The Land Claims Court ruled last month that it had no jurisdiction over the dispute between members and beneficiaries of the uMgungundlovu Communal Property Association (CPA), which includes the picturesque and mineral-rich Xolobeni also subjected to legal battles over mining in the area on the border between the Eastern Cape and KwaZulu-Natal.
Executive committee members of the uMgungundlovu CPA had been taken to the Land Claims Court by beneficiaries calling themselves the Concerned Land Claimants.
The claimants approached the court to stop the CPA’s executives from accessing and operating its bank account held by Nedbank and paying themselves salaries.
The claimants, who include chairperson Saziso Mndiyata, secretary Liziwe Sonjica and organiser and co-ordinator Zodwa Langazana, approached the Randburg, Joburg-based court on an urgent basis to force Nedbank to preserve the CPA’s funds in its bank account.
They also wanted CPA chairperson Thulani Mchunu, his deputy Irvin Mhlongo, secretary Mpendulo Simamane, deputy secretary Thulisile Tshutsha and treasurer Sibongile Danca to be restrained by the court from accessing its bank account.
According to court papers, the concerned group wanted Agriculture, Land Reform and Rural Development Minister Thoko Didiza take over control and management of the CPA’s affairs pending the election of a new or interim committee.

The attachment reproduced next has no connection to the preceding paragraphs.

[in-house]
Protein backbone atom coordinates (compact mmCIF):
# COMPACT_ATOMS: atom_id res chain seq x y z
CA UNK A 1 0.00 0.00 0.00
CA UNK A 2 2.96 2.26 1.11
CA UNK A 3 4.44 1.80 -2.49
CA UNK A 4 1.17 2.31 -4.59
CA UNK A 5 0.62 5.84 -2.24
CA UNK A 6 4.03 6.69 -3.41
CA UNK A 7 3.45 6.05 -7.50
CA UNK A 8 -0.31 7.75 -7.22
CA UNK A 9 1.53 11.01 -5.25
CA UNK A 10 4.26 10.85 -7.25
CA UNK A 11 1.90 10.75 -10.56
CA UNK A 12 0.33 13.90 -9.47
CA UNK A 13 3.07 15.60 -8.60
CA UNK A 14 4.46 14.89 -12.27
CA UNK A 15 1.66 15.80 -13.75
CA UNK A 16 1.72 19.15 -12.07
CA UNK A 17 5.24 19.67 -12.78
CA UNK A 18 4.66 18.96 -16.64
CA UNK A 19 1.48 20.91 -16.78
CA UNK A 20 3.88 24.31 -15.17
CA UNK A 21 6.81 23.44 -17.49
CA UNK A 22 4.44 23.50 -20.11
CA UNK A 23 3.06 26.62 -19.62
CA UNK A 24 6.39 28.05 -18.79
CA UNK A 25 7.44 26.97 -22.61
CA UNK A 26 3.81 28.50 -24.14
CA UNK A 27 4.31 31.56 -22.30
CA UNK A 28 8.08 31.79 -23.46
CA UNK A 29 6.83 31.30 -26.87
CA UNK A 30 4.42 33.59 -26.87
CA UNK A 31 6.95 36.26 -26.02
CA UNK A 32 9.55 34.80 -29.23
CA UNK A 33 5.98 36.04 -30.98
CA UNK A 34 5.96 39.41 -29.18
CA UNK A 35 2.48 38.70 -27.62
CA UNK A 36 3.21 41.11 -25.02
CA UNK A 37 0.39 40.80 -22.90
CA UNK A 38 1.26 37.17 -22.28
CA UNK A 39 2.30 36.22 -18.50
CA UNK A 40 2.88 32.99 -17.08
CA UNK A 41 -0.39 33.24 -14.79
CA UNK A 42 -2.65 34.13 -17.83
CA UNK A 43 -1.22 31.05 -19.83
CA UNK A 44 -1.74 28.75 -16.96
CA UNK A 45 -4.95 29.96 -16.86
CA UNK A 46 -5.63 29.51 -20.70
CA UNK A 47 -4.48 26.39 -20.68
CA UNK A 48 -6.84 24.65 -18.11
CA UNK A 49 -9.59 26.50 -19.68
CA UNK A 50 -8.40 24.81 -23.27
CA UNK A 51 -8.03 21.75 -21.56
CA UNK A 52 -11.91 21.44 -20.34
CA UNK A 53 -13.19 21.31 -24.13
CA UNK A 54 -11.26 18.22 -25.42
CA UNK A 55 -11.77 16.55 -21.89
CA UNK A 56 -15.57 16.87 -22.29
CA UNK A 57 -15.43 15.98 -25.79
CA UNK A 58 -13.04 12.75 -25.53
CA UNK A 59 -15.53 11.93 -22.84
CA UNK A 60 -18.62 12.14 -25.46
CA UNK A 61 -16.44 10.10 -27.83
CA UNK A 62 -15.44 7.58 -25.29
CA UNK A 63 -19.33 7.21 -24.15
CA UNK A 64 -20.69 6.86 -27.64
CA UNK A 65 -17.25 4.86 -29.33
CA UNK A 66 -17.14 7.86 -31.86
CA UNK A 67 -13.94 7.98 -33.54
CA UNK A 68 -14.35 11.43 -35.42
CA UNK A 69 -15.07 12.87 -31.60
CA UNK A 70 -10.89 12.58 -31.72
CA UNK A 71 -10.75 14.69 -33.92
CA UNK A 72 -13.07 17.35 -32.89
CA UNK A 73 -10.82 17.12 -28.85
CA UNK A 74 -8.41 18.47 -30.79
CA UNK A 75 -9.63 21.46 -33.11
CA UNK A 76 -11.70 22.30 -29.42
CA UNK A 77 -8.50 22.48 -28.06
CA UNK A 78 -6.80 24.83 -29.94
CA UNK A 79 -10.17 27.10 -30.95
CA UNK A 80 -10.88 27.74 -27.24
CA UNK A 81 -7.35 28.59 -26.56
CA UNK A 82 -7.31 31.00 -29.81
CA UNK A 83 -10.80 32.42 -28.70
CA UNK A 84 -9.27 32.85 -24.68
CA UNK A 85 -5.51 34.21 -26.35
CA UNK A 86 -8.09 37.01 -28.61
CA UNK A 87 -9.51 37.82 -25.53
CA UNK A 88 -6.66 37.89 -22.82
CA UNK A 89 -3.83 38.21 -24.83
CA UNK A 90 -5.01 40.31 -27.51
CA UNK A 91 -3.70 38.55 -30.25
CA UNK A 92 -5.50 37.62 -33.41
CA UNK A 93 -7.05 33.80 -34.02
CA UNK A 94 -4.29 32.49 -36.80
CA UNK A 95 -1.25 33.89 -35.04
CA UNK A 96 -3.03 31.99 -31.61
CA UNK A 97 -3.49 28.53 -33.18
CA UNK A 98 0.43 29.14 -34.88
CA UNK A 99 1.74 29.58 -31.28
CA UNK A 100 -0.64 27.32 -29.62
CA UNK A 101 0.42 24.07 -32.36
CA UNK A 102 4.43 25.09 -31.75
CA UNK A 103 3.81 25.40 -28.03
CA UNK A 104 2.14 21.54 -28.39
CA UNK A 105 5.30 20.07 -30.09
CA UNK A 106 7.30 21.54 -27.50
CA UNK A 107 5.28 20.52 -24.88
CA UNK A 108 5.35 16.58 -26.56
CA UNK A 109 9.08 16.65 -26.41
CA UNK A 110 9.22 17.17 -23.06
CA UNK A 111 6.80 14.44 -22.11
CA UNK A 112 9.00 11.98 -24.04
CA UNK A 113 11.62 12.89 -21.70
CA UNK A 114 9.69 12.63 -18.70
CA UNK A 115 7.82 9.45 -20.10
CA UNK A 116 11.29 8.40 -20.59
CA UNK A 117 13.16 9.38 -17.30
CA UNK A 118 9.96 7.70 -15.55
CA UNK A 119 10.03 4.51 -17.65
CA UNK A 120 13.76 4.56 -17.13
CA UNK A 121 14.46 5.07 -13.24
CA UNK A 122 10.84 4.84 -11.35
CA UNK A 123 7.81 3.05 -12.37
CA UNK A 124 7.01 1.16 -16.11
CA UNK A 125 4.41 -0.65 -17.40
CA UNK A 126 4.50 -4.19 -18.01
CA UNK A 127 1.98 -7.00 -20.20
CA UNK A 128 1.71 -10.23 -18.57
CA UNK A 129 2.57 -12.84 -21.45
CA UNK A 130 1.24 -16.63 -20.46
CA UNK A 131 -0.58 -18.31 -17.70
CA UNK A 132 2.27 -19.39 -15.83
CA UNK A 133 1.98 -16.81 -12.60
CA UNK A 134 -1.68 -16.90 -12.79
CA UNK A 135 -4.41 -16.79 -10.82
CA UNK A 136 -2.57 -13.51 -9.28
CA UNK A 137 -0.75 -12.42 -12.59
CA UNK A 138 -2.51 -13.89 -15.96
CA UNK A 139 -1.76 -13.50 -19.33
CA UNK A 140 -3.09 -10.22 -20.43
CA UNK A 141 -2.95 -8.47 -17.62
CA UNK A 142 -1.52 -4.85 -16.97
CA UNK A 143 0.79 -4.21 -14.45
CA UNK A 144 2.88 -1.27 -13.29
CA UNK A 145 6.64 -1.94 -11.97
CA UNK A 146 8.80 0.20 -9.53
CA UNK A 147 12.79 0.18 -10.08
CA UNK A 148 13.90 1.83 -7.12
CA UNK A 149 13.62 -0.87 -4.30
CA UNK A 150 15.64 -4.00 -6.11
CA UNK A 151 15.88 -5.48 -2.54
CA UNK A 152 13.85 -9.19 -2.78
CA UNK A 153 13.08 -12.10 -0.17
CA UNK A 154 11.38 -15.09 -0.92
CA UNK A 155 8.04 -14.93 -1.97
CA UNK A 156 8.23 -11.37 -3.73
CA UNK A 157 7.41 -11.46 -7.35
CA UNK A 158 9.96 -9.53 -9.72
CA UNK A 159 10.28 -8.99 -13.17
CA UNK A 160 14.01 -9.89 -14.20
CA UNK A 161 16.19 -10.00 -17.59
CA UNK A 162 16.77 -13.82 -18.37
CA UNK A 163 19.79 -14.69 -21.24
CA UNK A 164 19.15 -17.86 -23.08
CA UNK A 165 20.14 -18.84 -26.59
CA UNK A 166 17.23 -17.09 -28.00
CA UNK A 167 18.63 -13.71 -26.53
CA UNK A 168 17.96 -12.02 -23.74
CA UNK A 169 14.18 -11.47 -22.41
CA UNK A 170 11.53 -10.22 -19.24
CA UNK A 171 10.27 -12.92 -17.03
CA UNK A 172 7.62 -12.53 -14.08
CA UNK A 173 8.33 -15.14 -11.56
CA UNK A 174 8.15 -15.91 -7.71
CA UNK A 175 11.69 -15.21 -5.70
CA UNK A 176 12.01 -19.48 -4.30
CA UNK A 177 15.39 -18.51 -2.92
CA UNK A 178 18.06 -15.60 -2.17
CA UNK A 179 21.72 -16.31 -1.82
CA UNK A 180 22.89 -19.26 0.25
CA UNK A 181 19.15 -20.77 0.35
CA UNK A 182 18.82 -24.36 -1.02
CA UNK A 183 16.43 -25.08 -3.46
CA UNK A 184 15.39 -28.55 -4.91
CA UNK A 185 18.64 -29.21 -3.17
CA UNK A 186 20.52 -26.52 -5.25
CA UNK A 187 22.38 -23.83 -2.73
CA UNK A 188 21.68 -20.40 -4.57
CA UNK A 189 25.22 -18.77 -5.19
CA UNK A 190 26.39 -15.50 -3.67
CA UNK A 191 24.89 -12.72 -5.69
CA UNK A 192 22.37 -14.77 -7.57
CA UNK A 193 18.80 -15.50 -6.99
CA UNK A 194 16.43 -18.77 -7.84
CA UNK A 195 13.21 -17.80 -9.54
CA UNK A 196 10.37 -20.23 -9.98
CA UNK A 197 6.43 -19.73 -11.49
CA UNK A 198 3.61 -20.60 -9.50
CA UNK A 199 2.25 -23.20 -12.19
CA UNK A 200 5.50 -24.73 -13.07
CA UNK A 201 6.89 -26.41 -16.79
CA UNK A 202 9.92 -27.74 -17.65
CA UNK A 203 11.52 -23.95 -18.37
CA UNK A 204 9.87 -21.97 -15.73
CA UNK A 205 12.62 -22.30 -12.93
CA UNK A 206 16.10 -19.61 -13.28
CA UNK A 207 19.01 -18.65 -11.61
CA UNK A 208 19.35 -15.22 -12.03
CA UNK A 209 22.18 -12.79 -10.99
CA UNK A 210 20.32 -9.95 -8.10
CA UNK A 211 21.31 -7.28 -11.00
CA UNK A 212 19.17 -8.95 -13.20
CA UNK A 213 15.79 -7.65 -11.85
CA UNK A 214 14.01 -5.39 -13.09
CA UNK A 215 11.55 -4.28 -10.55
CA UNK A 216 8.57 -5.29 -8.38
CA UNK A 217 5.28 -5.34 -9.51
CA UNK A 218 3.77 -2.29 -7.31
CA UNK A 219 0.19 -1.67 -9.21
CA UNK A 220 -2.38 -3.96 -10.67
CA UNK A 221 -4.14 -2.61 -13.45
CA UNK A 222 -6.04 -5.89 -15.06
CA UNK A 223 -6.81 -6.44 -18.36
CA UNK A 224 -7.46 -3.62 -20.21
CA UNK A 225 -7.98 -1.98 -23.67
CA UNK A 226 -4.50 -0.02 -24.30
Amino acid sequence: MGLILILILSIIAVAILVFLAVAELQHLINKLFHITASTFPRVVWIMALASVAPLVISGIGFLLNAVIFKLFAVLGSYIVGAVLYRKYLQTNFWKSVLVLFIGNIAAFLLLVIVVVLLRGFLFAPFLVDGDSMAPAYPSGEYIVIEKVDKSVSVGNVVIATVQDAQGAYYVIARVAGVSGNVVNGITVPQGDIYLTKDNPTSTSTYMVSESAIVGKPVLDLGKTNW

In response, the CPA’s executives maintained that the application was an abuse of process as it related to historical grievances with no basis in fact or law.
Land Claims Court Acting Judge MP Canca found that there was a long history of ill-will between members of the concerned group and CPA executive committee elected in 2014 amid accusations of misuse of development funds despite comprehensive financial controls being in place.
The acting judge said the community had been paid R50m for the undeveloped land as part of the land claim settlement.
In April last year, the department’s then acting director-general Leona Archary instituted an investigation following complaints from the concerned group and facilitated meetings between both parties.
Canca said the process was ongoing.
The concerned group’s application was unsuccessful on technical grounds and not merits, the acting judge found.
Thamsanqa Malusi of Richard Spoor Attorneys, for the CPA, yesterday told Independent Media that the group had not indicated whether it would take the matter further.
Last year, the uMgungundlovu CPA concluded an agreement, which stated that Sun International, which owns the Wild Coast Sun, will rent the land on which the casino and resort are built from the CPA for R4m per annum escalating at 6% a year.
In terms of the deal, the CPA will take a 28.4% shareholding in the Wild Coast Sun while the community will receive R27m from the government to develop portions of the land.